What’s the difference between ischemic and hemorrhagic stroke?

An ischemic stroke is the most common type of stroke and is caused by a blockage that cuts off blood supply to part of the brain. A hemorrhagic stroke is caused by bleeding in or around the brain, but is actually more deadly since it’s less likely that someone can survive this type of stroke.

About 87 percent of all strokes are ischemic strokes, in which blood flow to the brain is blocked, according to the CDC. An ischemic stroke can occur if a blood clot breaks away from plaque buildup in a carotid artery, and travel to an artery in the brain, lodging there and preventing blood flow and oxygen to brain cells.

A hemorrhagic stroke happens when a weak blood vessel bursts and bleeds into the brain. People who experience this type of stroke, in addition to other symptoms, may experience a sudden onset headache or head pain, which may not accompany an ischemic stroke.

Studies have determined that our food choices can impact our stroke risk, especially in the case of ischemic strokes. The statistics on strokes are daunting. Consider:

  • Each year around 32,000 stroke-related deaths occur in England
  • Stroke is a leading cause of disability and death in the UK
  • Strokes kill about 140,000 Americans a year, or 1 out of 20 deaths
  • About 30 percent of people who have had a stroke will experience another
  • 15 million people worldwide suffer a stroke every year, 5 million die and another 5 million are left disabled

Red meat and stroke risk

Researchers have known about the link between red meat and stroke risk for over a decade. Previous studies have tied red meat and processed meat to elevated stroke risk. 

A 2011 study found that men who ate more than two red meat servings a day had a 28 percent higher stroke risk than those who ate just one-third of a serving or less each day. The authors suggest that to lower stroke risk consumers should replace red meat with other dietary sources of protein.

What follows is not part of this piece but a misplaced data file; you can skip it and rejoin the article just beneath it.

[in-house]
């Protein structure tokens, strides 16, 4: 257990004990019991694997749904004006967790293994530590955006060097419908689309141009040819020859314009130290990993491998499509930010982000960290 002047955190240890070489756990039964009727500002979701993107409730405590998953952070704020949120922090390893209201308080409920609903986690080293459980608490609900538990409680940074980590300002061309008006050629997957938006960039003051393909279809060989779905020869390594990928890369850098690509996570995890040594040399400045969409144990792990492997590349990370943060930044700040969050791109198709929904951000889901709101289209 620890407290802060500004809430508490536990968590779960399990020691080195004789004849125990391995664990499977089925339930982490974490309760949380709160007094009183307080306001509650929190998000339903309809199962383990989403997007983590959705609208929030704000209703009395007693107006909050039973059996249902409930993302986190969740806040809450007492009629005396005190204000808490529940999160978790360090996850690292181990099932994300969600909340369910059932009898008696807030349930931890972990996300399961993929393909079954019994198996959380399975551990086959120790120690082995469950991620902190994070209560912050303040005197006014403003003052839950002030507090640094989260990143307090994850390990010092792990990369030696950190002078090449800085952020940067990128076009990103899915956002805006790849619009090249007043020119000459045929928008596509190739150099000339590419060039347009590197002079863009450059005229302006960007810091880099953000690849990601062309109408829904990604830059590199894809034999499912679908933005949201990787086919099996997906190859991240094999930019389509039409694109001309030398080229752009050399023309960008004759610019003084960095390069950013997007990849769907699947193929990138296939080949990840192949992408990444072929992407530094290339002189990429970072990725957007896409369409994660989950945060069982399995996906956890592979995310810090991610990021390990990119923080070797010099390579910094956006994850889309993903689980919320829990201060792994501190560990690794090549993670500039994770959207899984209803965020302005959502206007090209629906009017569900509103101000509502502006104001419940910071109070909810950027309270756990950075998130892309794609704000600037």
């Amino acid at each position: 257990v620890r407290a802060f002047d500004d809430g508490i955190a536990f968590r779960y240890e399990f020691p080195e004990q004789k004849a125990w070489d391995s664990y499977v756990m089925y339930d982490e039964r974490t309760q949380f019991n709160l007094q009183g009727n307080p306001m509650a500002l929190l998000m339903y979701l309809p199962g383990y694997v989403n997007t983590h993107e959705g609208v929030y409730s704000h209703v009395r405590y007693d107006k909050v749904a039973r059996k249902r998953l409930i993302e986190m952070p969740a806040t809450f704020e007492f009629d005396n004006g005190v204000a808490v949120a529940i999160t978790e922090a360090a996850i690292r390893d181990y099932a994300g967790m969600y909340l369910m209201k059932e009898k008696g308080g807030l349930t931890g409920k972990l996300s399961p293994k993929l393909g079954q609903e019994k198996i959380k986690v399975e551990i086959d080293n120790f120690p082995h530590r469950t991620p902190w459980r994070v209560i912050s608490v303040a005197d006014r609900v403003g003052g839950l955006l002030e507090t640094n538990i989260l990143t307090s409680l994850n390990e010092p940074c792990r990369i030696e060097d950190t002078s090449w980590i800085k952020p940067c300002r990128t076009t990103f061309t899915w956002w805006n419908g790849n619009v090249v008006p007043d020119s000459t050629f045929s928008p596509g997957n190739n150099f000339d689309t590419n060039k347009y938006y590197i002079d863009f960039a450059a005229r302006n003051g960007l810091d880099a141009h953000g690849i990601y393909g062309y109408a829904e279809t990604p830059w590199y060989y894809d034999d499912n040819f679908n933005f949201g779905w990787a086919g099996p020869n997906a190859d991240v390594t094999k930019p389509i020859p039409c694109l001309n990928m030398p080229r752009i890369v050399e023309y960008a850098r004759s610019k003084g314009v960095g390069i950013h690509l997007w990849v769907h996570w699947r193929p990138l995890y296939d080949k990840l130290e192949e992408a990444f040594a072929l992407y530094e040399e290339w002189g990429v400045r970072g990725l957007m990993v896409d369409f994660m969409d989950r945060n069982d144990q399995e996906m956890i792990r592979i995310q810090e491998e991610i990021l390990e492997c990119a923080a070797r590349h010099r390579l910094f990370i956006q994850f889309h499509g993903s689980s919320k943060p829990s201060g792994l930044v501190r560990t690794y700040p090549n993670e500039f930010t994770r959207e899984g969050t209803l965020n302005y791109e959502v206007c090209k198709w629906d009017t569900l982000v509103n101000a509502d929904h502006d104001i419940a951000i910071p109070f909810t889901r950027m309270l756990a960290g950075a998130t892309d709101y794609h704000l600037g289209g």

Why does meat increase stroke risk?

The main culprit in red meat that creates stroke risk appears to be saturated fat, which can contribute to higher LDL cholesterol levels, leading to plaque deposits and elevated blood pressure, all risk factors associated with ischemic stroke.

Saturated fats, which are commonly found in red meat, can contribute to high cholesterol, a stroke risk factor. Therefore, it’s crucial to avoid eating saturated fats and find healthier alternatives such as seeds, nuts, and avocados and seek out plant-based sources of protein such as beans.


Replace red meat and processed meat in your diet with tasty, high-fiber protein sources such as soy, tempeh, jackfruit, beans, and other high-protein, low saturated fat foods. Avoid saturated fats in coconut and palm oils, and get exercise to keep blood pressure low and maintain a healthy body weight.

If you have symptoms such as headache, sharp head pain or loss of speech, motor function, balance or vision, don’t hesitate to get medical help immediately. Always seek the help of health professionals if you suspect you or someone you love may be having a stroke.